In the early days of the iPhone, I can recall conversations with executives and strategists of other mobile device manufacturers (who shall remain nameless). At the time, I remember how these companies almost discounted the iPhone. We can understand why. Here they are, with many years of experience in the industry, large market shares, etc. And there’s Apple, a nobody, no experience in the market, never built a phone before etc.
I’m not sure if these wireless companies were in denial at the time, or whether they really believed Apple and their little toy iPhone was not much of a threat. I got the sense, they really believed it. And I have to admit, I was guilty of a little underestimation of the iPhone’s potential at the time myself – that changed pretty fast for me (see this post, or this, or this).
I wonder if now, the tables have turned, and is it now Apple who is underestimating Verizon and Motorola’s new Droid that was announced today?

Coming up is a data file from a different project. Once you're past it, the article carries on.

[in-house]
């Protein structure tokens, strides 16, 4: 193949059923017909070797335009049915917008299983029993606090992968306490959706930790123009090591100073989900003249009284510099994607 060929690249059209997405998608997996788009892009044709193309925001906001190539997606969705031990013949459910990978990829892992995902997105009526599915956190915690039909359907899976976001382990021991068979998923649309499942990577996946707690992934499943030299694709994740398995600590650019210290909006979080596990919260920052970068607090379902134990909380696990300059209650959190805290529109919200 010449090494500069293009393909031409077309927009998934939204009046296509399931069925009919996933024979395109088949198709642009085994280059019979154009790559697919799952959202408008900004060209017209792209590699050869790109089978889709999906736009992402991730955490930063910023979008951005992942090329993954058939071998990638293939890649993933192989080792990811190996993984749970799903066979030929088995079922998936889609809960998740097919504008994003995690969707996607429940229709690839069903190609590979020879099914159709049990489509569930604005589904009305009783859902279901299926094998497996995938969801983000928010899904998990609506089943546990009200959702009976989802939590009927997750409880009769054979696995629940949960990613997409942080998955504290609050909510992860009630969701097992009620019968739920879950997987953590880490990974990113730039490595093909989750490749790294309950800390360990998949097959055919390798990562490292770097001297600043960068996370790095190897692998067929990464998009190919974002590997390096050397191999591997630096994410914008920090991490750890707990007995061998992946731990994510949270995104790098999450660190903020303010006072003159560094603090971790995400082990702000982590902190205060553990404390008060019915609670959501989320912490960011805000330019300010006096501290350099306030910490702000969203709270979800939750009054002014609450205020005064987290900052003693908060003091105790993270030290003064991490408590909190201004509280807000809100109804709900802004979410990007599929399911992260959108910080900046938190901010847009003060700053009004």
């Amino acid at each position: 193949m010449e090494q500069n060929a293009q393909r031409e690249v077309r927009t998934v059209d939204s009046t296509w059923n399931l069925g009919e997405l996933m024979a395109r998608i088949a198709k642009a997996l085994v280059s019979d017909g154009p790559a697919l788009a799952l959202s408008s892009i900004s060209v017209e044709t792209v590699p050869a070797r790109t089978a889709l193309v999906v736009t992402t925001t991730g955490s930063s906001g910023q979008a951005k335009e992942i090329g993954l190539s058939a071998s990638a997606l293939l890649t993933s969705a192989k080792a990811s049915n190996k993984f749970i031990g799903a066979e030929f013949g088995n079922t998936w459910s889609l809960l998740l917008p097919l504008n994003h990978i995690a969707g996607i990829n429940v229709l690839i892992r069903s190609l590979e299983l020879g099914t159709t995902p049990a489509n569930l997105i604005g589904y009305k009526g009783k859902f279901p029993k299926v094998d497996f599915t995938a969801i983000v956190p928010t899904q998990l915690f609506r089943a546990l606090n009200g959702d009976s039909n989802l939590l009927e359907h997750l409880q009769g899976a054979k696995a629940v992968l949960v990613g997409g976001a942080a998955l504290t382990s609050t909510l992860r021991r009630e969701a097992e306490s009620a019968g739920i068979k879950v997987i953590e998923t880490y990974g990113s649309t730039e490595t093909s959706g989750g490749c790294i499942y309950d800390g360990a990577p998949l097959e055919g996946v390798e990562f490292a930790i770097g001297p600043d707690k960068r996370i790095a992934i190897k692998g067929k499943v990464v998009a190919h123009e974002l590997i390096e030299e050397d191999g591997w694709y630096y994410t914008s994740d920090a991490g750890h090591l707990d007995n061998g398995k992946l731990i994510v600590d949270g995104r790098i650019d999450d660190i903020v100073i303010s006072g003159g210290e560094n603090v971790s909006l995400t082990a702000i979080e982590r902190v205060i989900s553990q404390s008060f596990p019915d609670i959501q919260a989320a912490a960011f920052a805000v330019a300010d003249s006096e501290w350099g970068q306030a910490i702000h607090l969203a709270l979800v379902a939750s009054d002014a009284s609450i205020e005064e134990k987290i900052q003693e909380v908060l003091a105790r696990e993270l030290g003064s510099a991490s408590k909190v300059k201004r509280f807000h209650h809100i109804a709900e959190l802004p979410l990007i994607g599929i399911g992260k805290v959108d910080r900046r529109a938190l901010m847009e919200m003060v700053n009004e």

In my experience so far with Android-based phones, they are a lot more like the pre-iPhone “smartphones” than they are like iPhone – I call them DIY phones. They are more clunky to use, less intuitive, and much less consistent between apps. Apple rules with an iron fist and that has it’s problems, but it also means the user experience is more consistent, even when using third-party apps.
However, in the U.S. iPhone has the AT&T Albatross around its neck. Verizon has created the perception that their network is better. Certainly, iPhone users know the AT&T data network is bad, bad, bad (and the voice calling ain’t a whole lot better).
Time will tell how this plays out of course, but my advice to Apple is don’t be like those companies you leapfrogged just a few short years ago. Don’t underestimate your opponent.